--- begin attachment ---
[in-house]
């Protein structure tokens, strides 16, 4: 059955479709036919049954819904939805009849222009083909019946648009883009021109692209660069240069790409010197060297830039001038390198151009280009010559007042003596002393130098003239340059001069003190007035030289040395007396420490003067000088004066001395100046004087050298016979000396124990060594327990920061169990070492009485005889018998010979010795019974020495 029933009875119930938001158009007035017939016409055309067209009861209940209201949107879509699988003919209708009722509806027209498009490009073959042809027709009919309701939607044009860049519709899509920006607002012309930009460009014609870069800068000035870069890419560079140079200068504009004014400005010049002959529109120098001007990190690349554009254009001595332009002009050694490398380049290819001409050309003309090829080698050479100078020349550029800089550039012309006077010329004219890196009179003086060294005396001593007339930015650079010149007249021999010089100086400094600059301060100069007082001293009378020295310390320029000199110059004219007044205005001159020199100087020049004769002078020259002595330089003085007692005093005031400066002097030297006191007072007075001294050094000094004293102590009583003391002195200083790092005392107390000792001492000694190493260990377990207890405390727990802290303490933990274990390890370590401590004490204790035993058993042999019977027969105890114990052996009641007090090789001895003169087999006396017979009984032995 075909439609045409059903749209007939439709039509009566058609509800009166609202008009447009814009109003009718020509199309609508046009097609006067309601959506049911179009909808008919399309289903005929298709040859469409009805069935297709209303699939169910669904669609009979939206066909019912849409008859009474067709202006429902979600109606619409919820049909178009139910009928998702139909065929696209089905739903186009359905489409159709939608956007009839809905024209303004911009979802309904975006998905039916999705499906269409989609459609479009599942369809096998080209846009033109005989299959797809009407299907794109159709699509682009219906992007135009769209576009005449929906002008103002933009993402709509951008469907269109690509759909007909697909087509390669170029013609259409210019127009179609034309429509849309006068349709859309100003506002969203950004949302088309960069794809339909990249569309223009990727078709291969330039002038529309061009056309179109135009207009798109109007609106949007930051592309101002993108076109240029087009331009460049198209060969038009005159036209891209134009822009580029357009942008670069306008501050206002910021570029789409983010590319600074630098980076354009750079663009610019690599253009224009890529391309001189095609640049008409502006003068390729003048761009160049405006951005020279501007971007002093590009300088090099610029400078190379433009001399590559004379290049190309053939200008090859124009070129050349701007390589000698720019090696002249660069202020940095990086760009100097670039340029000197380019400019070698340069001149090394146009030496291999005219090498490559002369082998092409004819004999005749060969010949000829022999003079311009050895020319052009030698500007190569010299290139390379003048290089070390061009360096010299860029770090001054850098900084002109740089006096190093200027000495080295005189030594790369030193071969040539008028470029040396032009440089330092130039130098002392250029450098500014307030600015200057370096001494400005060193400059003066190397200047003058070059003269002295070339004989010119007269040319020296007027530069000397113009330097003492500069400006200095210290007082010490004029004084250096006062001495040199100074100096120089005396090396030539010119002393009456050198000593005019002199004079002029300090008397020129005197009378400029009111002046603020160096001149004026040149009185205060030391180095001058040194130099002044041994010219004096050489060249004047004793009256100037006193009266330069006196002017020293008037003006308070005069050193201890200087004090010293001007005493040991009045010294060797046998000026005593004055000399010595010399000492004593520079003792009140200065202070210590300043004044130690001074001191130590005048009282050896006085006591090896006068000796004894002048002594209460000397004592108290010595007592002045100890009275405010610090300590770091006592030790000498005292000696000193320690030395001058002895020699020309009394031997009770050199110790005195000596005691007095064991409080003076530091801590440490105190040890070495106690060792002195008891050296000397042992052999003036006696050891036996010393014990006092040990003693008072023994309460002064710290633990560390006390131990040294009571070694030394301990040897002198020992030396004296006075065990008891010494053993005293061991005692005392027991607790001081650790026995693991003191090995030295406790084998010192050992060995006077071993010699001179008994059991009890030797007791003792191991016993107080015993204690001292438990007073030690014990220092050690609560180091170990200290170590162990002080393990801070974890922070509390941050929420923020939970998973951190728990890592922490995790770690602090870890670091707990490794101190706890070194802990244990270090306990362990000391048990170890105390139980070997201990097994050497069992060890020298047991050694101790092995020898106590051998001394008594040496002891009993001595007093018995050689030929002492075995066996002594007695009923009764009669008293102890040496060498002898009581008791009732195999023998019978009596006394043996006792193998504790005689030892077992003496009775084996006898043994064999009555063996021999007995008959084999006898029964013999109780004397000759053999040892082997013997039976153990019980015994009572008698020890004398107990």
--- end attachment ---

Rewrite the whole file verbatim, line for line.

[in-house]
């Protein structure tokens, strides 16, 4: 059955479709036919049954819904939805009849222009083909019946648009883009021109692209660069240069790409010197060297830039001038390198151009280009010559007042003596002393130098003239340059001069003190007035030289040395007396420490003067000088004066001395100046004087050298016979000396124990060594327990920061169990070492009485005889018998010979010795019974020495 029933009875119930938001158009007035017939016409055309067209009861209940209201949107879509699988003919209708009722509806027209498009490009073959042809027709009919309701939607044009860049519709899509920006607002012309930009460009014609870069800068000035870069890419560079140079200068504009004014400005010049002959529109120098001007990190690349554009254009001595332009002009050694490398380049290819001409050309003309090829080698050479100078020349550029800089550039012309006077010329004219890196009179003086060294005396001593007339930015650079010149007249021999010089100086400094600059301060100069007082001293009378020295310390320029000199110059004219007044205005001159020199100087020049004769002078020259002595330089003085007692005093005031400066002097030297006191007072007075001294050094000094004293102590009583003391002195200083790092005392107390000792001492000694190493260990377990207890405390727990802290303490933990274990390890370590401590004490204790035993058993042999019977027969105890114990052996009641007090090789001895003169087999006396017979009984032995 075909439609045409059903749209007939439709039509009566058609509800009166609202008009447009814009109003009718020509199309609508046009097609006067309601959506049911179009909808008919399309289903005929298709040859469409009805069935297709209303699939169910669904669609009979939206066909019912849409008859009474067709202006429902979600109606619409919820049909178009139910009928998702139909065929696209089905739903186009359905489409159709939608956007009839809905024209303004911009979802309904975006998905039916999705499906269409989609459609479009599942369809096998080209846009033109005989299959797809009407299907794109159709699509682009219906992007135009769209576009005449929906002008103002933009993402709509951008469907269109690509759909007909697909087509390669170029013609259409210019127009179609034309429509849309006068349709859309100003506002969203950004949302088309960069794809339909990249569309223009990727078709291969330039002038529309061009056309179109135009207009798109109007609106949007930051592309101002993108076109240029087009331009460049198209060969038009005159036209891209134009822009580029357009942008670069306008501050206002910021570029789409983010590319600074630098980076354009750079663009610019690599253009224009890529391309001189095609640049008409502006003068390729003048761009160049405006951005020279501007971007002093590009300088090099610029400078190379433009001399590559004379290049190309053939200008090859124009070129050349701007390589000698720019090696002249660069202020940095990086760009100097670039340029000197380019400019070698340069001149090394146009030496291999005219090498490559002369082998092409004819004999005749060969010949000829022999003079311009050895020319052009030698500007190569010299290139390379003048290089070390061009360096010299860029770090001054850098900084002109740089006096190093200027000495080295005189030594790369030193071969040539008028470029040396032009440089330092130039130098002392250029450098500014307030600015200057370096001494400005060193400059003066190397200047003058070059003269002295070339004989010119007269040319020296007027530069000397113009330097003492500069400006200095210290007082010490004029004084250096006062001495040199100074100096120089005396090396030539010119002393009456050198000593005019002199004079002029300090008397020129005197009378400029009111002046603020160096001149004026040149009185205060030391180095001058040194130099002044041994010219004096050489060249004047004793009256100037006193009266330069006196002017020293008037003006308070005069050193201890200087004090010293001007005493040991009045010294060797046998000026005593004055000399010595010399000492004593520079003792009140200065202070210590300043004044130690001074001191130590005048009282050896006085006591090896006068000796004894002048002594209460000397004592108290010595007592002045100890009275405010610090300590770091006592030790000498005292000696000193320690030395001058002895020699020309009394031997009770050199110790005195000596005691007095064991409080003076530091801590440490105190040890070495106690060792002195008891050296000397042992052999003036006696050891036996010393014990006092040990003693008072023994309460002064710290633990560390006390131990040294009571070694030394301990040897002198020992030396004296006075065990008891010494053993005293061991005692005392027991607790001081650790026995693991003191090995030295406790084998010192050992060995006077071993010699001179008994059991009890030797007791003792191991016993107080015993204690001292438990007073030690014990220092050690609560180091170990200290170590162990002080393990801070974890922070509390941050929420923020939970998973951190728990890592922490995790770690602090870890670091707990490794101190706890070194802990244990270090306990362990000391048990170890105390139980070997201990097994050497069992060890020298047991050694101790092995020898106590051998001394008594040496002891009993001595007093018995050689030929002492075995066996002594007695009923009764009669008293102890040496060498002898009581008791009732195999023998019978009596006394043996006792193998504790005689030892077992003496009775084996006898043994064999009555063996021999007995008959084999006898029964013999109780004397000759053999040892082997013997039976153990019980015994009572008698020890004398107990």